Connect Beyond the Keyboard

NLV is a two day professional development opportunity designed with a full curriculum-style agenda to help you and your business thrive. It’s limited to 50 participants, so you have the opportunity to truly get to know every person in the room. Sessions range from brain-science and mindset strategies to building your brand across platforms, hosted by some of your favorite LinkedIn connections.

So why am I recording this video on a mountain in Montana? Because the overall theme of NLV is to connect beyond the keyboard, taking your online connections to the next level in an enriching environment, filled with relevant content.

We humans are designed to use all of our senses to maintain and improve our brains, and our capacity for healthy relationships with others. LinkedIn and other platforms have offered us incredible opportunities to meet, learn from, and collaborate with people all over the world, without ever meeting face-to-face. That’s pretty amazing. 

But there’s a limit to what you can accomplish from behind your keyboard. At some point, if you want to build authentic, powerful relationships, you must experience the world in first person.

You can read about climbing a mountain, look at pictures, and even feel like you’re climbing by watching someone else on a big screen, but you’re missing 90% of the experience.

As I stand here looking out over my little city, I’m breathing clean, crisp, fresh air. I’m smelling the pine needles, the damp soil that will freeze soon. I’m seeing the details of the leaves that have changed color and are barely hanging onto their trees, ready to drop for winter. I can hear the breeze coming up through the trees on the mountain, and I’m feeling the crunch of the rocks and dry grass under my feet.

I can’t experience that through a screen.

Register for No Longer Virtual today; save yourself some money by registering before November 1.

Still on the fence? Check out some of the reviews from past participants:

Join me, learn together – in the same room - with some of your favorite LinkedIn connections. Take your connections beyond the keyboard and create an even more powerful network. Visit to register, and for more information, and contact me directly with questions. I can’t wait to meet you at NLV!

Stories of Outdoor Adventures Color Our Lives with Gratitude

Returning From an Adventure with No Toilet Paper Makes You Grateful for the Little Things

Stories of Outdoor Adventures Color Our Lives with Gratitude.png

Kevin Strauss wasn't born into a family that was outdoorsy. He didn't grow up in a place where it was common to hike for miles, or to go camping in the wilderness over the summer. But at some point in his life, he realized he wanted to reconnect with nature, to explore his adventurous nature and stretch out of his comfort zone. He did something he never thought he'd do, and that experience set him up for a future full of extreme outdoor adventures.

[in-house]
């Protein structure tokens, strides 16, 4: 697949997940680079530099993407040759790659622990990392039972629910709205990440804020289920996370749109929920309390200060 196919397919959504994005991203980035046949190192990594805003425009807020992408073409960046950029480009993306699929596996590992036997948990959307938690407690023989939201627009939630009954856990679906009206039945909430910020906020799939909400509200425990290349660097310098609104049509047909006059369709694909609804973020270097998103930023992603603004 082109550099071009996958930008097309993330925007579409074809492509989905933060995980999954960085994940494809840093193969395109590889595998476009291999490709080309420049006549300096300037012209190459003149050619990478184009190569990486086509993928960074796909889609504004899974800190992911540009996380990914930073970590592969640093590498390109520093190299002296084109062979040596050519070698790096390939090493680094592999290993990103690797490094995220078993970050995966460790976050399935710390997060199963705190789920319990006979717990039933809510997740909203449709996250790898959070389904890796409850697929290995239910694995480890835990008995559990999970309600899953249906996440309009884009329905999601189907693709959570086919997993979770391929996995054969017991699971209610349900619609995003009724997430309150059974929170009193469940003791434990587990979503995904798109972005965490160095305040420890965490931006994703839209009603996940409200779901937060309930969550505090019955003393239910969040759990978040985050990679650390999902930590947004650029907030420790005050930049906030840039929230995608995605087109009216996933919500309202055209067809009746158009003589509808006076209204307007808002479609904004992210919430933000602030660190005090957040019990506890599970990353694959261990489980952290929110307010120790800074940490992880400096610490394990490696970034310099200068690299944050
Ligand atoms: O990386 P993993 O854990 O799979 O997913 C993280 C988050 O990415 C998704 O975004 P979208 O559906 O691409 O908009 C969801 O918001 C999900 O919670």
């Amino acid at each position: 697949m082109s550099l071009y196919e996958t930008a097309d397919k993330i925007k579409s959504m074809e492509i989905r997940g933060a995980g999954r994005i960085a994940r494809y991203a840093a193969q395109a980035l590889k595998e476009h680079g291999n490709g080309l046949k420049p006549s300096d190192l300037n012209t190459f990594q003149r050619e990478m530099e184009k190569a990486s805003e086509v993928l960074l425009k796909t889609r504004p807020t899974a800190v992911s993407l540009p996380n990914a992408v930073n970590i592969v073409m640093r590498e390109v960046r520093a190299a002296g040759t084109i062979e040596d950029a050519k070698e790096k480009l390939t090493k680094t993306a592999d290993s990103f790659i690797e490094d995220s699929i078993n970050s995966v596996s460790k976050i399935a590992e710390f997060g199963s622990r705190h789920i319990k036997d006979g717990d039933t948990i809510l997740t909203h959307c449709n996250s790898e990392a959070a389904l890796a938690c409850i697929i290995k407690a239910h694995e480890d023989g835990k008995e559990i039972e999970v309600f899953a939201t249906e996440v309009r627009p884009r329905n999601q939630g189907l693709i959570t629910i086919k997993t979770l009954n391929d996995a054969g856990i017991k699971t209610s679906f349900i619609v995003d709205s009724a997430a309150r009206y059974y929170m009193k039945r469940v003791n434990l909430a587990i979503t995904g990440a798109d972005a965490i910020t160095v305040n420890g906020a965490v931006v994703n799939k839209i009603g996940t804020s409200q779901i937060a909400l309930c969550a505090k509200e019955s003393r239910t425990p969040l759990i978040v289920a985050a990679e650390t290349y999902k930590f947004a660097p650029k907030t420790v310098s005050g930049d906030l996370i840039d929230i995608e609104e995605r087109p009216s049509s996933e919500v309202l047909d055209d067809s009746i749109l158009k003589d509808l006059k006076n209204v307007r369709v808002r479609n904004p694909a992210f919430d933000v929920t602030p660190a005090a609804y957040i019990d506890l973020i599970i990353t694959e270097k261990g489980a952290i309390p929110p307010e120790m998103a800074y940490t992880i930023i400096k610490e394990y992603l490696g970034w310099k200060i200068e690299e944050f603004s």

Your Comfort Zone-2.png

When we think about our lives and how we live each day, we have three concentric circles of our activities and behaviors. The innermost, smallest circle is our comfort zone, and most of us stay in there in the majority of our daily activities. The next circle is about double the size of the comfort zone, and that's our stretch zone. The majority of us spend about 5 percent of our time there on a daily basis. And then there's the huge, outermost circle - our "oh shit" zone. That's the place we avoid as much as possible, totally out of our control and beyond our imagination of our own capacity and drive.

When we take a leap like Kevin did, we stretch that comfort zone out a bit, but more importantly, we stretch our stretch zone out dramatically. What we thought we'd never do, suddenly becomes an option, a possibility.

Being in nature, really out there, beyond easy access to an escape route, we realize a) how little control we really have, and b) how little, in terms of "stuff" we need to survive. Being out there with no toilet, no toilet paper, and no access to prepared food leaves us with a complete understanding of exactly what is a necessity, and what is simply luxury.

Mount Helena City Park, Helena, Montana

Mount Helena City Park, Helena, Montana

That's when we can connect deeply with ourselves and the world around us. The best part of this kind of adventure is the return to "real" life, when we get to apply the lessons we learn on our adventures. We realize that gratitude changes our lives, improves our relationship with ourselves and others, and helps push us to try new things and set our priorities.

As promised in the podcast, here are a few resources for you, just in case you are inspired to step out of your comfort zone in an outdoor adventure:

  • Local REI and MeetUps often have trips for beginners, as well as classes

  • is a great magazine to get you started and thinking about trips and gear

  • has a plethora of articles, webinars, podcasts, etc.

  • Cottage shops for gear often have great articles and resources on their websites, as well as “real life” experiences. Gossamer Gear, Six Moon Designs, ULA, Mountain Laurel Designs, Zpacks. You won’t find this gear at REI or other major sporting goods stores, but you’ll learn about real gear that works.

And here's the other promised link to Kevin's blog post about toilet paper.


Kevin Strauss is a 17-year, injury-free Ironman Triathlete and Coach. If you have any question or need help with your endurance events, including backpacking, or if you want to get started and run your first 5K and do it right, visit his website. Learn more about Kevin and his products, Family eJournal and Corporate eJournal, and connect with him on LinkedIn.

Why It Works with Joe Kwon - Storytelling

5.0 Why It Works: Sarah Elkins on Storytelling

in Podcast

Have you ever wondered why some storytellers mesmerize you and others give Ambien a run for its money? How come some stories you tell have people on the edge of their seat and others induce yawns? Did you know that there is a lot more than words that goes into telling a good story?

In today's episode of "Why It Works," Sarah Elkins, a leadership and storytelling coach, reveals some of the hidden mechanisms behind storytelling. Listen in to find out the connection between vulnerability and storytelling, how lessons from music can improve your storytelling and the one thing that drives Sarah crazy about bad storytellers.

Stories Shared Create Safe Space